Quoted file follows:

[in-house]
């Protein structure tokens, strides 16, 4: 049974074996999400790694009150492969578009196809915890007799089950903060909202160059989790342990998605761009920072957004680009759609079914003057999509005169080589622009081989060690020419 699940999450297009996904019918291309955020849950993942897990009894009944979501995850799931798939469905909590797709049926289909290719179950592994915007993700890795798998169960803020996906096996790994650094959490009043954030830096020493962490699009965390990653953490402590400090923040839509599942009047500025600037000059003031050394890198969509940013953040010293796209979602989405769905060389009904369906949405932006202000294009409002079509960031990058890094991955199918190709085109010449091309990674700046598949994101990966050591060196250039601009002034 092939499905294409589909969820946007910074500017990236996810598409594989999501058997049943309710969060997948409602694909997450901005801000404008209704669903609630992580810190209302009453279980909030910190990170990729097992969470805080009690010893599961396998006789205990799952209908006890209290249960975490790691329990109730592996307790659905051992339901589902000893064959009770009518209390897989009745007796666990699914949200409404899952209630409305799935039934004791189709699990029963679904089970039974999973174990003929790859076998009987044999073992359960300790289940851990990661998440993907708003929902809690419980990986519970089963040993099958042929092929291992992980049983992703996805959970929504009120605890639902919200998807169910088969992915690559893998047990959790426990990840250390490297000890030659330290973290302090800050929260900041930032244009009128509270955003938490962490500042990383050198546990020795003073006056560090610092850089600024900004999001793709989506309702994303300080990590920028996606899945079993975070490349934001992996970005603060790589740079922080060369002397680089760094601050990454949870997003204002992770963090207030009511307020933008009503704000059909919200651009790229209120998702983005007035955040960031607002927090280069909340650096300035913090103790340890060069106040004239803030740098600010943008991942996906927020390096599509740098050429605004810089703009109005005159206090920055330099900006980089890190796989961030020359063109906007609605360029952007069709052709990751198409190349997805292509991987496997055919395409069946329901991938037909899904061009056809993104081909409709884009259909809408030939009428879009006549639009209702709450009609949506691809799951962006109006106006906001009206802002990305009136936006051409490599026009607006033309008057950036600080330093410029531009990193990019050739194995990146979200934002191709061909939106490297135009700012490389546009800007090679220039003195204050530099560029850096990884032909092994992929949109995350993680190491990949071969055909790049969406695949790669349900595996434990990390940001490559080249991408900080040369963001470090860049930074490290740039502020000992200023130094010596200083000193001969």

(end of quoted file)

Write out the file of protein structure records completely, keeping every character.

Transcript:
[in-house]
């Protein structure tokens, strides 16, 4: 049974074996999400790694009150492969578009196809915890007799089950903060909202160059989790342990998605761009920072957004680009759609079914003057999509005169080589622009081989060690020419 699940999450297009996904019918291309955020849950993942897990009894009944979501995850799931798939469905909590797709049926289909290719179950592994915007993700890795798998169960803020996906096996790994650094959490009043954030830096020493962490699009965390990653953490402590400090923040839509599942009047500025600037000059003031050394890198969509940013953040010293796209979602989405769905060389009904369906949405932006202000294009409002079509960031990058890094991955199918190709085109010449091309990674700046598949994101990966050591060196250039601009002034 092939499905294409589909969820946007910074500017990236996810598409594989999501058997049943309710969060997948409602694909997450901005801000404008209704669903609630992580810190209302009453279980909030910190990170990729097992969470805080009690010893599961396998006789205990799952209908006890209290249960975490790691329990109730592996307790659905051992339901589902000893064959009770009518209390897989009745007796666990699914949200409404899952209630409305799935039934004791189709699990029963679904089970039974999973174990003929790859076998009987044999073992359960300790289940851990990661998440993907708003929902809690419980990986519970089963040993099958042929092929291992992980049983992703996805959970929504009120605890639902919200998807169910088969992915690559893998047990959790426990990840250390490297000890030659330290973290302090800050929260900041930032244009009128509270955003938490962490500042990383050198546990020795003073006056560090610092850089600024900004999001793709989506309702994303300080990590920028996606899945079993975070490349934001992996970005603060790589740079922080060369002397680089760094601050990454949870997003204002992770963090207030009511307020933008009503704000059909919200651009790229209120998702983005007035955040960031607002927090280069909340650096300035913090103790340890060069106040004239803030740098600010943008991942996906927020390096599509740098050429605004810089703009109005005159206090920055330099900006980089890190796989961030020359063109906007609605360029952007069709052709990751198409190349997805292509991987496997055919395409069946329901991938037909899904061009056809993104081909409709884009259909809408030939009428879009006549639009209702709450009609949506691809799951962006109006106006906001009206802002990305009136936006051409490599026009607006033309008057950036600080330093410029531009990193990019050739194995990146979200934002191709061909939106490297135009700012490389546009800007090679220039003195204050530099560029850096990884032909092994992929949109995350993680190491990949071969055909790049969406695949790669349900595996434990990390940001490559080249991408900080040369963001470090860049930074490290740039502020000992200023130094010596200083000193001969």